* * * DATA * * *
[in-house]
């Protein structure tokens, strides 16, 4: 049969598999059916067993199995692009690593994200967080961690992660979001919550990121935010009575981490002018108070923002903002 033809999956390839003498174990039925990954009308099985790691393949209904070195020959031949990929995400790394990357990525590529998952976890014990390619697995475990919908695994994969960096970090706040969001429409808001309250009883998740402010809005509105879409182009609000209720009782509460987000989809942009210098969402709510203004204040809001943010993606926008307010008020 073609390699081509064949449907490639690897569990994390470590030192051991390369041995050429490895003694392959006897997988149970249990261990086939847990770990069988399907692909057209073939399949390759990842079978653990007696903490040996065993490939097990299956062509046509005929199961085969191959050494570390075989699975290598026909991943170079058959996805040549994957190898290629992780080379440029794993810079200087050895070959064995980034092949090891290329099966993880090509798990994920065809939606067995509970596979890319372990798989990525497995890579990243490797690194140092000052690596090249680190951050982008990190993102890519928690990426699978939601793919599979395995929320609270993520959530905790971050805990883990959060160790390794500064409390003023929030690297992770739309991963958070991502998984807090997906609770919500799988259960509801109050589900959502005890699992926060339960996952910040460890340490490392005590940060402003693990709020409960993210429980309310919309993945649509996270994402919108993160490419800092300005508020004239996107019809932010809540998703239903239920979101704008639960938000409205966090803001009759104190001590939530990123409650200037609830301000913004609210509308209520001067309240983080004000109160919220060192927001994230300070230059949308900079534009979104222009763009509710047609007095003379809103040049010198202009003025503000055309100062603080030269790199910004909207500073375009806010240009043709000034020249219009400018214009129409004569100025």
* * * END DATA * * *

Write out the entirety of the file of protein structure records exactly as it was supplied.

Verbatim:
[in-house]
């Protein structure tokens, strides 16, 4: 049969598999059916067993199995692009690593994200967080961690992660979001919550990121935010009575981490002018108070923002903002 033809999956390839003498174990039925990954009308099985790691393949209904070195020959031949990929995400790394990357990525590529998952976890014990390619697995475990919908695994994969960096970090706040969001429409808001309250009883998740402010809005509105879409182009609000209720009782509460987000989809942009210098969402709510203004204040809001943010993606926008307010008020 073609390699081509064949449907490639690897569990994390470590030192051991390369041995050429490895003694392959006897997988149970249990261990086939847990770990069988399907692909057209073939399949390759990842079978653990007696903490040996065993490939097990299956062509046509005929199961085969191959050494570390075989699975290598026909991943170079058959996805040549994957190898290629992780080379440029794993810079200087050895070959064995980034092949090891290329099966993880090509798990994920065809939606067995509970596979890319372990798989990525497995890579990243490797690194140092000052690596090249680190951050982008990190993102890519928690990426699978939601793919599979395995929320609270993520959530905790971050805990883990959060160790390794500064409390003023929030690297992770739309991963958070991502998984807090997906609770919500799988259960509801109050589900959502005890699992926060339960996952910040460890340490490392005590940060402003693990709020409960993210429980309310919309993945649509996270994402919108993160490419800092300005508020004239996107019809932010809540998703239903239920979101704008639960938000409205966090803001009759104190001590939530990123409650200037609830301000913004609210509308209520001067309240983080004000109160919220060192927001994230300070230059949308900079534009979104222009763009509710047609007095003379809103040049010198202009003025503000055309100062603080030269790199910004909207500073375009806010240009043709000034020249219009400018214009129409004569100025």